October Blog Series
My first mammogram experience was relatively flawless. But it’s hard to say whether it was because practitioners are more aware of the work being done around accessible screenings for women with disabilities; increased focus on client-centered care; or just luck of the draw.
In reality though, I know that too many women with disabilities are confronted with numerous challenges in getting their basic health care needs met, let alone trying to get a mammogram. For many of us, getting a mammogram is something that we put off until it becomes absolutely necessary. The experience can leave you feeling humiliated and powerless. Others end up not getting diagnosis and treatment in a timely manner because of the lack of accessible mammography services and cancer screening.
We know that both here in Canada and in the US, though for different reasons, women with mobility disabilities are less likely to access cancer screening, even when they have a primary care provider.
Overlapping, mutually reinforcing issues or barriers interact to shape how women with disabilities access and experience cancer screening. However, we, as women living in these bodies, can offer short-term and longer-term approaches to addressing some of the barriers.
Currently, DAWN-RAFH Canada is using a grant from the Public Health Agency of Canada to work with local organizers across the country to conduct local cancer site audits. The audits provide opportunities for local cancer screening sites to examine their facilities and procedures for their inclusivity for people with disabilities and Deaf people.
Here are some examples of changes that could make a difference:
- Multidisciplinary practice: Access to cancer screening services for women with mobility disabilities can be facilitated by primary care facilities with multidisciplinary team-based practice, especially when accessible equipment and screening technology is complemented by on-site attendant care.
- Targeted outreach: Widely publicize that these facilities exist by tapping into communication networks established by peer support and community organizations for people with disabilities.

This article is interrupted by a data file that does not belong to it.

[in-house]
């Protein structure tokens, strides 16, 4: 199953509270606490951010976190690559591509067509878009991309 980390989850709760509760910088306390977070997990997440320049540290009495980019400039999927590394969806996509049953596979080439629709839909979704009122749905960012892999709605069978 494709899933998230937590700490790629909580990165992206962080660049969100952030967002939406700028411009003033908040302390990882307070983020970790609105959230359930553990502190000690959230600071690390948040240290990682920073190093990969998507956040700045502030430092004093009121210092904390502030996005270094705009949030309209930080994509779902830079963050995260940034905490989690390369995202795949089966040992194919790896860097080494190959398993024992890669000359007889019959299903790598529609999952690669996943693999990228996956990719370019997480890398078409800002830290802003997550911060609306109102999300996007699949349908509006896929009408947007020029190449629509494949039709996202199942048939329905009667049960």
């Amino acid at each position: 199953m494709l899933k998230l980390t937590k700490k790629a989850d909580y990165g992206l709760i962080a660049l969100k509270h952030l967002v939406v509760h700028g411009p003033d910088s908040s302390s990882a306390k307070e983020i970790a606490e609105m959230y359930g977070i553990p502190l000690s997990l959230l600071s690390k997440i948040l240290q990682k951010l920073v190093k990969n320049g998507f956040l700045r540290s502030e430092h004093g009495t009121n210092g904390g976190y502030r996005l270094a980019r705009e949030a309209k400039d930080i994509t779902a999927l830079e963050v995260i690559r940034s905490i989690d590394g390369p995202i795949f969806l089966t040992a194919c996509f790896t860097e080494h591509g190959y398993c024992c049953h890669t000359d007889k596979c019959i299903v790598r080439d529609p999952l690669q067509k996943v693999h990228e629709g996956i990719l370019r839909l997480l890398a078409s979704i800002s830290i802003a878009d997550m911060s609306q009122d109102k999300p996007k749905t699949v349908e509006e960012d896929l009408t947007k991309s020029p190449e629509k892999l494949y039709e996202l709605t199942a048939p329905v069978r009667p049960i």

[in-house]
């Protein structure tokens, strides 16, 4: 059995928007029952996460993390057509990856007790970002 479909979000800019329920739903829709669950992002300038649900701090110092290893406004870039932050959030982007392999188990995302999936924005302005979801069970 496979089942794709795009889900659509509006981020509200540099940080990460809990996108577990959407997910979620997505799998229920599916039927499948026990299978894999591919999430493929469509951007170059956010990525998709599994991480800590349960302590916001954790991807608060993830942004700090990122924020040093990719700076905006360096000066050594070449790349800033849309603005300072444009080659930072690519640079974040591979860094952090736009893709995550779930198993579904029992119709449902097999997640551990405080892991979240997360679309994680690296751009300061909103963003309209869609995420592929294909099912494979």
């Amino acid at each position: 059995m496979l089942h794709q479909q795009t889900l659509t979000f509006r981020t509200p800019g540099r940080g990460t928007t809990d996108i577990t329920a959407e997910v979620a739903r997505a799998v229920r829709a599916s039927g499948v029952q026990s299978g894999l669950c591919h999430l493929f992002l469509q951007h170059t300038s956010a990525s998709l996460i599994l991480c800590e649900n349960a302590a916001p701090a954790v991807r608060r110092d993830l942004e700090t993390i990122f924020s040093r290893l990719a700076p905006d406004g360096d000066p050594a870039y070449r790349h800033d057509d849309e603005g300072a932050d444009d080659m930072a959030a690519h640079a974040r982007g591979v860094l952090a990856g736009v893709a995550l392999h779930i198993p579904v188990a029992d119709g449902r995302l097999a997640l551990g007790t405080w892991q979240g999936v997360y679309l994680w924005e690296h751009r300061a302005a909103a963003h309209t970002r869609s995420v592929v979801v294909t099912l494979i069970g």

- Pre-screening needs assessment: Designated providers could address disability related needs prior to screening procedures and offer health promotion sessions for women with disabilities. This can provide additional entry points of access especially for women who may not live close to or prefer not to use designated primary care facilities.
- Practitioner Training: Training for health providers could also aim to create safe spaces for women with mobility disabilities, recognizing that these women may also claim diverse ethno-racial, socioeconomic and sexual identities.
- Broaden the knowledge base: Women with disabilities value health care providers who share the work of developing expertise in their health needs.
- Value women’s experience: Seeing a partnership between women with disabilities and their health care provider where each benefits from exchanging knowledge which includes setting health priorities and offering new information when it is required.
- Be disability positive: Cancer education messaging should include disability positive images and information that supports self-advocacy. Women could show these materials to their primary care providers when initiating discussion of cancer screening. Furthermore, professional education is essential.
New learning is occurring as a result of these local site audits. We are using the principle and practice of inclusion to build partnerships with cancer screening sites and local groups working on issues of importance to this initiative and broader issues of inclusion and disability. In this way, women with disabilities are not only patients; we are the key educators and change makers in this process.